In addition, the Atarntoh are members of the “Shishwaa” society whose principal duty is to keep Nso land free of famine. “Shishwaa” members are also responsible for protecting Nso institutions from any destruction and also act as the Fon’s peace envoys.

Here in order of seniority are the “Atarntoh ve Samba

1. Fai Maamo (Nchelav)

2. Fai Faanjang (Nchelav)

3. Fai Mbingiy (Nchelav/Mtaar)

4. Fai Kuyntoh Nchelav (Nchelav)

5. Fai Kuynseh (Nchelav)

6. Fai Tsenkay (Nchelav)

7. Fai Nseeni (Nchelav)

All “Atarntoh ve samba” are only lower in rank to the ten (10) ” Vibai ve tiy se taakibu”.

The next category of Fais is the “Won jemer se Fon” (the Fon’s sisters’ sons). Since most of these are Mtaar (aboriginal Nso), they have a separate quarter called TaaMban (next to Nwerong’s compound). Their principal duty is to carry out inquisitions, expiatory sacrifices and cleansing rituals.

Here in order of seniority are the Fai “Won jemer ve samba

1. Fai Nsame (Mtaar)

2. Fai Mbivtinmbang (Mtaar)

3. Fai Kii Mbala Nseeni (Mtaar)

4. Fai Jem Njavnyuy (Mtaar)

5. Fai Menjey Tooy (Mtaar)

6. Fai Jem Kinga (Mtaar)

7. Fai Kii Kiyan (Mtaar)

All “Won jemer se Fon” are higher in rank to ” Vibai ve duy ve kpu”.

The last category of Fais are lineage or sub-lineage heads. There are scores of Fais (too many to be listed) in this category and are drawn from all the segments of Nso society the commoners (Nchelav), the aboriginals (Mtaar) and the extended royal family (Duy). All Fais in this category are lower in rank to all Vibais, the Atarntohs and “Won jemer”

The process of en-stooling is elaborate, grande and very public, whether the Fai assumes the stool by inheritance, extension (“kisheer”), elevation (from Shey) or appointment by the Fon (fhum or buh).

Shey Stephen Shemlon (PHD)

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Nso Titles in the Paramount Fondom of Nso (part 2) Shufai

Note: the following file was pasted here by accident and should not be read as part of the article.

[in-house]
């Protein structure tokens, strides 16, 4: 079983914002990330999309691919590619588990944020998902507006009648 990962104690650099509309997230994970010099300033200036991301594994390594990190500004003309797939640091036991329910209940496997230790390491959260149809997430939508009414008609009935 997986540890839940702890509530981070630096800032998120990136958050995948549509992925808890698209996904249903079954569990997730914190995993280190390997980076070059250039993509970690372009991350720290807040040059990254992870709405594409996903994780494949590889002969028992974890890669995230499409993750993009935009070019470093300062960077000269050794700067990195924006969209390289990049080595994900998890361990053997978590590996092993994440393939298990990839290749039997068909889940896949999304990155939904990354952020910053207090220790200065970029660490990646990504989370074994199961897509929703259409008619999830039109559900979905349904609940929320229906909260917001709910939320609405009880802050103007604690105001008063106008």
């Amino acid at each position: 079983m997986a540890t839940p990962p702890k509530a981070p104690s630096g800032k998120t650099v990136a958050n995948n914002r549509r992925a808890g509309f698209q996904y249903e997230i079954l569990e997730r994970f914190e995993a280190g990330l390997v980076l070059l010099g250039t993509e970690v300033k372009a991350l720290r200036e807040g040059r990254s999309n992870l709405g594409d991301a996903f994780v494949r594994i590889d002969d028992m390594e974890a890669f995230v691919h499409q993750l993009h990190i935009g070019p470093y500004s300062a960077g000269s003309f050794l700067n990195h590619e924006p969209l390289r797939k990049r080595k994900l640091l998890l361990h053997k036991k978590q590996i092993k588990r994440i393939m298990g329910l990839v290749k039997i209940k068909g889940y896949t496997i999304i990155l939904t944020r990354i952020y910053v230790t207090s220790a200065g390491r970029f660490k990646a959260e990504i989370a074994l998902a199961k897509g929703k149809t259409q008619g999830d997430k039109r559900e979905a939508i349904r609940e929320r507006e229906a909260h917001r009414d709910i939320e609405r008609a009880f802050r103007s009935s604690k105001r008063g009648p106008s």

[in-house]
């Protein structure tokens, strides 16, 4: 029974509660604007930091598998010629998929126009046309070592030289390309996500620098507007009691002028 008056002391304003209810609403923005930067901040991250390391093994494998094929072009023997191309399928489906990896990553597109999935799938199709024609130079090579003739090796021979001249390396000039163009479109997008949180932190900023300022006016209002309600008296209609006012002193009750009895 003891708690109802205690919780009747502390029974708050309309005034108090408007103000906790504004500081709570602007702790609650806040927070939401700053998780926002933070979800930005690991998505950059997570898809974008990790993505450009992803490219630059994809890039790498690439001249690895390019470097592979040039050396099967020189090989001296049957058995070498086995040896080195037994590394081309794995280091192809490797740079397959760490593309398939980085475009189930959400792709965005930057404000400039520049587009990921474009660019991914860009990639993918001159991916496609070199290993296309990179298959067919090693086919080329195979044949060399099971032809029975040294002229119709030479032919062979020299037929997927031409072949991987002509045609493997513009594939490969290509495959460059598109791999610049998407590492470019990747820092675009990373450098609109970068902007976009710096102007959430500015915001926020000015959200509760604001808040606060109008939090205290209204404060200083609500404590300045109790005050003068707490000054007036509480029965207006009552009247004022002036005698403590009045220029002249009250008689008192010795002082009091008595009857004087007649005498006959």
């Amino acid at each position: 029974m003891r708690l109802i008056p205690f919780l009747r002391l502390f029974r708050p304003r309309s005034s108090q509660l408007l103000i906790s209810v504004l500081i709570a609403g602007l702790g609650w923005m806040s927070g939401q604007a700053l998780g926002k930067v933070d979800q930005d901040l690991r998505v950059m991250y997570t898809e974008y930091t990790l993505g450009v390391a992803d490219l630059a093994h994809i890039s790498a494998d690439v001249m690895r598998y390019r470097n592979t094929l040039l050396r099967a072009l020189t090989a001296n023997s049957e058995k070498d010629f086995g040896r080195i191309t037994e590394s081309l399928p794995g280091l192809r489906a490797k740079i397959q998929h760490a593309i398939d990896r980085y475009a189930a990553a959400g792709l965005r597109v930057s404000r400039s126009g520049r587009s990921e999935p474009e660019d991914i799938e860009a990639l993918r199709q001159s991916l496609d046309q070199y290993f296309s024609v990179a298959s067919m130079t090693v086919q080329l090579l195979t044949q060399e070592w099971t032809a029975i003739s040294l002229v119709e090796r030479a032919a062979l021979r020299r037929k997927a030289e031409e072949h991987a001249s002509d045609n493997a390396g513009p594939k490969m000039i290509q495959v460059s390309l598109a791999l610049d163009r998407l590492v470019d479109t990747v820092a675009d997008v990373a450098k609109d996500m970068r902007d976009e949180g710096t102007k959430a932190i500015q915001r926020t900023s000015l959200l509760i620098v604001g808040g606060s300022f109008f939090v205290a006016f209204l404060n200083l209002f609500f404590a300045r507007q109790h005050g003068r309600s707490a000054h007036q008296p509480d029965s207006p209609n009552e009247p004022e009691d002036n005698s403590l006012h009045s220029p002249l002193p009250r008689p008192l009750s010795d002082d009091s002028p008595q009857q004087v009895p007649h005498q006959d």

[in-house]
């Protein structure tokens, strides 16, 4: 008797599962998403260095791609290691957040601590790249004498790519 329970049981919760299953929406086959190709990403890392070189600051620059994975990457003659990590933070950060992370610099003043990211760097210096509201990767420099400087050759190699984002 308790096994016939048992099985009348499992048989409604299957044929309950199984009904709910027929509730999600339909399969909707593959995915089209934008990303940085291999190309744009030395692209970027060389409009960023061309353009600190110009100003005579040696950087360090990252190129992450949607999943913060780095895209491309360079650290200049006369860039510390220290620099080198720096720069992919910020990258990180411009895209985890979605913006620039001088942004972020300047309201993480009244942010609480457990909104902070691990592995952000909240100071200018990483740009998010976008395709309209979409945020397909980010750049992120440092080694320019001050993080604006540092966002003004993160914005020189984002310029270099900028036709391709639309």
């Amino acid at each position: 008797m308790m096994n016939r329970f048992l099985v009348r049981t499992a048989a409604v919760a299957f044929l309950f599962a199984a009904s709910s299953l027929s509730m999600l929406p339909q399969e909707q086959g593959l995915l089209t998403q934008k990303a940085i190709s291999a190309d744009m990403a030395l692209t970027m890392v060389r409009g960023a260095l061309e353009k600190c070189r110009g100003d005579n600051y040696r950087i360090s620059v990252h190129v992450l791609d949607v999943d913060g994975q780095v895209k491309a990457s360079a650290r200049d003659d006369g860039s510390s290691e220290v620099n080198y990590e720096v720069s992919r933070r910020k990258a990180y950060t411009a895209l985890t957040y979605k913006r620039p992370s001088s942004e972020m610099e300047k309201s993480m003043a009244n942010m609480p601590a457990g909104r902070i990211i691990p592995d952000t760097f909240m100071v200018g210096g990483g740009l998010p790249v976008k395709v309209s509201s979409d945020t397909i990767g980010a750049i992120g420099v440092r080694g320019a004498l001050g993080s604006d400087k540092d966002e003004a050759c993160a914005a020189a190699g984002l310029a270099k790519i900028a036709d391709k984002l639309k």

II-1. SHUFAI

Administratively the Shufai is the highest authority that is next in rank to the Fon. The Shufai belongs to the select council of “taakibu” advisors of the Fon.

The highest ranked Shufais are the original ten lords from Kov Vifem (Vibai ve Kov). They sit on stones (instead of stools) in the Fon’s court to signify their permanence as advisors to the Fon. All of the ten lords from Kov Vifem came as Fons between 1450 and 1800 and submitted their people and culture to be integrated into Nso.

Here below in order of rank are the  ten Vibai ve Kov Vifem (Vibai ve tiy se taakibu):

1. Shufai Ndzendzev (Duy)

2. Shufai Tankum (Duy)

3. Shufai Tsenla (Mtaar)

4. Shufai Do Run (Mtaar)

5. Shufai Do Ngwen (Mtaar)

6. Shufai Ndzendzev Tsen (Duy)

7. Shufai Yuuwar (Duy)

8. Shufai Shuv (Duy)

9. Shufai Lun (Duy)

10. Shufai Wainseeri wo Yer (Duy) <—- about to change

It should be noted here that in matters of state duties Yah Yefon (Fon’s mother – the queen mother or her  representative) is ranked third after Shufai Ndzendzev and Shufai Tankum.

Because of the pacts drawn at Kov Vifem before the palace was moved to Kimbo, it was very difficult  for any Fon to promote any Fai or newly arriving Fons to the rank of Kibai. The ten Shufais from Kov Vifem fought very hard to maintain their number at ten from 1825 when the palace moved to Kimbo until the reign of Ngah Bifon I (1910-1947).

Ngah Bifon I (1910-1947) insisted on increasing the council of advisors to include Fais with a broader view of the modern world that Christianity and European colonialism were bringing and to better advise the Fon on matters of Education, Trade, Commerce and Industry. Despite stiff resistance from the ten Vibai Ngah Bifon I (1910-1947) convinced Nwerong of the necessity to increase the number of “taakibu” councilors and in 1929 he elevated Fai Sov to the rank of Kibai.

This elevation angered the most senior Kibai (Shufai Ndzendzev) so much that a rift was created with the Fon. This rift ran for the next three decades and resulted in the Ndzendzev crisis of 1956/1957. Despite this, the1929 elevation of Fai Sov opened the door for the elevation of other Fais to the rank of Kibai.

Here in order of seniority (year of elevation) are the Shufais that were elevated by Ngah Bifon I (1910-1947), Sehm III (1947 – 1972), Ngah Bifon II (1972 –1983) and Ngah Bifon III (1983 – 1993).

1. Shufai Sov (Mtaar)

2. Shufai Nkavikeng (Duy)

3. Shufai Kuy Meliim (Mtaar)

4. Shufai Ngangndzen (Mtaar)

5. Shufai Nsaansa (Duy)

6. Shufai Mbisha (Duy)

7. Shufai Kuyla Yer (Mtaar)